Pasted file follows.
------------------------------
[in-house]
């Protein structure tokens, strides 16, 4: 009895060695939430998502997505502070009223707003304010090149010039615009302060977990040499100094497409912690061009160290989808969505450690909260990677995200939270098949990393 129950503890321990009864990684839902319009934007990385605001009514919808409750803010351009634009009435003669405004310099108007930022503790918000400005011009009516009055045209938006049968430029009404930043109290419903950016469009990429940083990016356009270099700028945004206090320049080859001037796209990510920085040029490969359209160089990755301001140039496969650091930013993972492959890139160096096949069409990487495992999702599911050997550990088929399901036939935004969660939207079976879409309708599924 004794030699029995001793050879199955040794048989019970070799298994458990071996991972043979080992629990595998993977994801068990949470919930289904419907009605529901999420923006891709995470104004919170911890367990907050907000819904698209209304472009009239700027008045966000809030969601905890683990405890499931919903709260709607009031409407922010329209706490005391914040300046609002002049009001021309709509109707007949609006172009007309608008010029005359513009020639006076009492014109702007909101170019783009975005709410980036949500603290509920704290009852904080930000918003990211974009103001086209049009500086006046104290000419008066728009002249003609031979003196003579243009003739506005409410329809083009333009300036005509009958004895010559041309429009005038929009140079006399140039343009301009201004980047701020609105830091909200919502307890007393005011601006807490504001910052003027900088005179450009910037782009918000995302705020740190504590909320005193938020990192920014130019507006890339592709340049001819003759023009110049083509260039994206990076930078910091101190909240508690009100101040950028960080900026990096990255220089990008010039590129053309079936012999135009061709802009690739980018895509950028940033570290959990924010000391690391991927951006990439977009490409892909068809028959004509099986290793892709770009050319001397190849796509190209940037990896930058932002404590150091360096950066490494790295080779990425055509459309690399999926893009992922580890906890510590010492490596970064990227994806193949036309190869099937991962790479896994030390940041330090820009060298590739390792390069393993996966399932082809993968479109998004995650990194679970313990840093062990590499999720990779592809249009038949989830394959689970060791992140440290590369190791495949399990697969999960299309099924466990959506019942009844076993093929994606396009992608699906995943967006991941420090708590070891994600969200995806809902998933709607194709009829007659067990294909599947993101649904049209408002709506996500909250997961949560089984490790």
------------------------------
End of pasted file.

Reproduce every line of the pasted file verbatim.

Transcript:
[in-house]
């Protein structure tokens, strides 16, 4: 009895060695939430998502997505502070009223707003304010090149010039615009302060977990040499100094497409912690061009160290989808969505450690909260990677995200939270098949990393 129950503890321990009864990684839902319009934007990385605001009514919808409750803010351009634009009435003669405004310099108007930022503790918000400005011009009516009055045209938006049968430029009404930043109290419903950016469009990429940083990016356009270099700028945004206090320049080859001037796209990510920085040029490969359209160089990755301001140039496969650091930013993972492959890139160096096949069409990487495992999702599911050997550990088929399901036939935004969660939207079976879409309708599924 004794030699029995001793050879199955040794048989019970070799298994458990071996991972043979080992629990595998993977994801068990949470919930289904419907009605529901999420923006891709995470104004919170911890367990907050907000819904698209209304472009009239700027008045966000809030969601905890683990405890499931919903709260709607009031409407922010329209706490005391914040300046609002002049009001021309709509109707007949609006172009007309608008010029005359513009020639006076009492014109702007909101170019783009975005709410980036949500603290509920704290009852904080930000918003990211974009103001086209049009500086006046104290000419008066728009002249003609031979003196003579243009003739506005409410329809083009333009300036005509009958004895010559041309429009005038929009140079006399140039343009301009201004980047701020609105830091909200919502307890007393005011601006807490504001910052003027900088005179450009910037782009918000995302705020740190504590909320005193938020990192920014130019507006890339592709340049001819003759023009110049083509260039994206990076930078910091101190909240508690009100101040950028960080900026990096990255220089990008010039590129053309079936012999135009061709802009690739980018895509950028940033570290959990924010000391690391991927951006990439977009490409892909068809028959004509099986290793892709770009050319001397190849796509190209940037990896930058932002404590150091360096950066490494790295080779990425055509459309690399999926893009992922580890906890510590010492490596970064990227994806193949036309190869099937991962790479896994030390940041330090820009060298590739390792390069393993996966399932082809993968479109998004995650990194679970313990840093062990590499999720990779592809249009038949989830394959689970060791992140440290590369190791495949399990697969999960299309099924466990959506019942009844076993093929994606396009992608699906995943967006991941420090708590070891994600969200995806809902998933709607194709009829007659067990294909599947993101649904049209408002709506996500909250997961949560089984490790």